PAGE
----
A Cause of Parkinson’s Found

Until recently, our understanding of Parkinson’s disease has been quite limited, which has been apparent in the limited treatment options and management of this debilitating condition.

Our recent understanding has primarily revolved around the genetic factors responsible for familial cases, while the causative factors in the vast majority of patients remained unknown.

However, in a new study, researchers from the University of Copenhagen have unveiled new insights into the workings of the brain in Parkinson’s patients.

Parkinson’s disease is a chronic condition that affects the central nervous system, leading to symptoms such as difficulty walking, tremors, cognitive challenges, and, eventually, dementia.

By examining both human and mouse brains, researchers discovered that the damage to mitochondria in brain cells occurs and spreads when these cells have defects in anti-viral response genes.

“Small fragments of — actually DNA — from the mitochondria are released into the cell. When these fragments of damaged DNA are misplaced, they become toxic to the cell, prompting nerve cells to expel this toxic mitochondrial DNA,” Shohreh Issazadeh-Navikas explains.

Shohreh Issazadeh-Navikas envisions that this study marks the initial stride towards a better understanding of the disease, and the development of future treatments, diagnostics, and measurement of treatment efficacy for Parkinson’s disease.

She also expressed hope that “detecting the damaged mitochondrial DNA could serve as an early biomarker for disease development.”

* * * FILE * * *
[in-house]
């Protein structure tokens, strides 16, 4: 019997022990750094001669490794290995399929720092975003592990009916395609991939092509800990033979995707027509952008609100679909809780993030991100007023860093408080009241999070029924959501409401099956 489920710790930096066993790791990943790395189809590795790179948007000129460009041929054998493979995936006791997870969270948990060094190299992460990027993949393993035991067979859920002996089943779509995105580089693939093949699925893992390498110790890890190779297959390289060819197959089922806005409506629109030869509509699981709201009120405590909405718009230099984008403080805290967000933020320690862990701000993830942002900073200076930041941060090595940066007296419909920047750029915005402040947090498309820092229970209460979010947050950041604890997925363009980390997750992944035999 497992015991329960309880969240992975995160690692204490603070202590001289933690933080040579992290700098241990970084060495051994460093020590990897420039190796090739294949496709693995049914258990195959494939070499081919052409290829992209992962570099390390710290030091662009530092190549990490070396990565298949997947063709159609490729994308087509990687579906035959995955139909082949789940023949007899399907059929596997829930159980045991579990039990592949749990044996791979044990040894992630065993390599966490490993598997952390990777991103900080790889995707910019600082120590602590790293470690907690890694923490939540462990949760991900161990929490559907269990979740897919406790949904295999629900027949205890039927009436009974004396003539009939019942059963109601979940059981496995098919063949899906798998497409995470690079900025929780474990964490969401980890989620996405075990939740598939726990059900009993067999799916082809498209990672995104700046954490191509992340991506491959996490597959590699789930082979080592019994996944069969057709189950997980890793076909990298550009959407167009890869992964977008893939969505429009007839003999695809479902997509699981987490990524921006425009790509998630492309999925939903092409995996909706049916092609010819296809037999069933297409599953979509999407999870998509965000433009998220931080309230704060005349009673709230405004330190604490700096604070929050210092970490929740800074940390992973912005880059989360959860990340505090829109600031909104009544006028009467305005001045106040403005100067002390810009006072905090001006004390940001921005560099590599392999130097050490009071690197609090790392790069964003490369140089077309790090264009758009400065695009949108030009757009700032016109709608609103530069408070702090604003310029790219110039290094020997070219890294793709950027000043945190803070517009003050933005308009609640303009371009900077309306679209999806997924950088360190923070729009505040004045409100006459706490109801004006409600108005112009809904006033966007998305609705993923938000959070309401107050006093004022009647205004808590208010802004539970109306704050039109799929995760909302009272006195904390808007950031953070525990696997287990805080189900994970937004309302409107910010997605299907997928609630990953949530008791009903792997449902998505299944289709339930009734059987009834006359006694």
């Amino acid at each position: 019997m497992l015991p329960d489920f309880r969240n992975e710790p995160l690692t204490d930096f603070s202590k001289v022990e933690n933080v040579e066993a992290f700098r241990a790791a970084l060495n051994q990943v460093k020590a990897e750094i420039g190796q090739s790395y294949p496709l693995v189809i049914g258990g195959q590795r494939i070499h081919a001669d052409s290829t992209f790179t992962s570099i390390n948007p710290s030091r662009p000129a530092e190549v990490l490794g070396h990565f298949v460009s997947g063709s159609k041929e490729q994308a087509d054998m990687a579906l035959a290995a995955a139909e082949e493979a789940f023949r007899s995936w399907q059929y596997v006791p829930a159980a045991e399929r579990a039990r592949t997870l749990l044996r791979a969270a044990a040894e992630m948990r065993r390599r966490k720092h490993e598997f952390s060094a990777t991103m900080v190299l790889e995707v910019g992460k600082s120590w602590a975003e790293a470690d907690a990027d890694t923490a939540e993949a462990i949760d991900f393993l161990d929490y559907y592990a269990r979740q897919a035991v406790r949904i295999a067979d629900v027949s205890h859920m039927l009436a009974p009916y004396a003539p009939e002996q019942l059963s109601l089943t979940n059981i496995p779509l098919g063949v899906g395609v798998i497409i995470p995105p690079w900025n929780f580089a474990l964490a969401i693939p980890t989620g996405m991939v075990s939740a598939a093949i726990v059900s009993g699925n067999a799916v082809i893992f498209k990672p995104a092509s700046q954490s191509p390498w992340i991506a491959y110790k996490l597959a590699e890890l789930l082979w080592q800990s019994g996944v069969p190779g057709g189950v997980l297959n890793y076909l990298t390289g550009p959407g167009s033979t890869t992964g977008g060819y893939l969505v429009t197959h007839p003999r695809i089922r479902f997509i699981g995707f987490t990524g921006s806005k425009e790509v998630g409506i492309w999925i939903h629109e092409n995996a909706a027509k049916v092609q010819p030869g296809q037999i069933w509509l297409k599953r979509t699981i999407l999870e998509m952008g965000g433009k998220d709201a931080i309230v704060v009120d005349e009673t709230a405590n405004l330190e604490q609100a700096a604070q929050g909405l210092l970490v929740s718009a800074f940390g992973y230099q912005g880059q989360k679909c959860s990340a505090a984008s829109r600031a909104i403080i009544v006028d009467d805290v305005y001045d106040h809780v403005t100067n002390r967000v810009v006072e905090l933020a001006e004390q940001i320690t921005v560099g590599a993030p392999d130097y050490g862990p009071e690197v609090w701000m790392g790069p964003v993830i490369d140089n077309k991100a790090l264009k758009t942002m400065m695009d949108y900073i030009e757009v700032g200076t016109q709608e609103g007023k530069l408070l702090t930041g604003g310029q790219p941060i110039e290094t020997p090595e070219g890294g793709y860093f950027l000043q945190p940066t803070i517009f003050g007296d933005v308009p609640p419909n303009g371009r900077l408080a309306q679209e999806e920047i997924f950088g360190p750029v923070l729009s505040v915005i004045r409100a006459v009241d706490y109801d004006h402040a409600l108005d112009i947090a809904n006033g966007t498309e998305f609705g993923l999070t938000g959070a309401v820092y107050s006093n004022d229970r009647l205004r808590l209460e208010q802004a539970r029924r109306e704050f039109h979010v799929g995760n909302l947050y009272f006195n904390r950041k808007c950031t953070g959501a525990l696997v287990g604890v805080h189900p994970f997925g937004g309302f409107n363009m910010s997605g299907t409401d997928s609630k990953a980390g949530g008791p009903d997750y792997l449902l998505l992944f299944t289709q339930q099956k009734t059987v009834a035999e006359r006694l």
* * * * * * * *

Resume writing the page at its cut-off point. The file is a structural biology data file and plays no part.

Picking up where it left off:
Biomarkers are objective indicators of specific medical conditions observed in patients. While some biomarkers are common, such as blood pressure, body temperature and body mass index, others provide insights into particular diseases, like gene mutations in cancer or level of blood sugar for diabetes. Identifying a biomarker for Parkinson’s disease holds significant promise for enhancing future treatments.


Emilie Tresse, Joana Marturia-Navarro, Wei Qi Guinevere Sew, Marina Cisquella-Serra, Elham Jaberi, Lluis Riera-Ponsati, Natasha Fauerby, Erling Hu, Oliver Kretz, Susana Aznar, Shohreh Issazadeh-Navikas. Mitochondrial DNA damage triggers spread of Parkinson’s disease-like pathology. Molecular Psychiatry, 2023; DOI: 10.1038/s41380-023-02251-4

University of Copenhagen – The Faculty of Health and Medical Sciences. (2023, October 2). Researchers find a cause of Parkinson’s disease. ScienceDaily. Retrieved October 5, 2023 from www.sciencedaily.com/releases/2023/10/231002124357.htm

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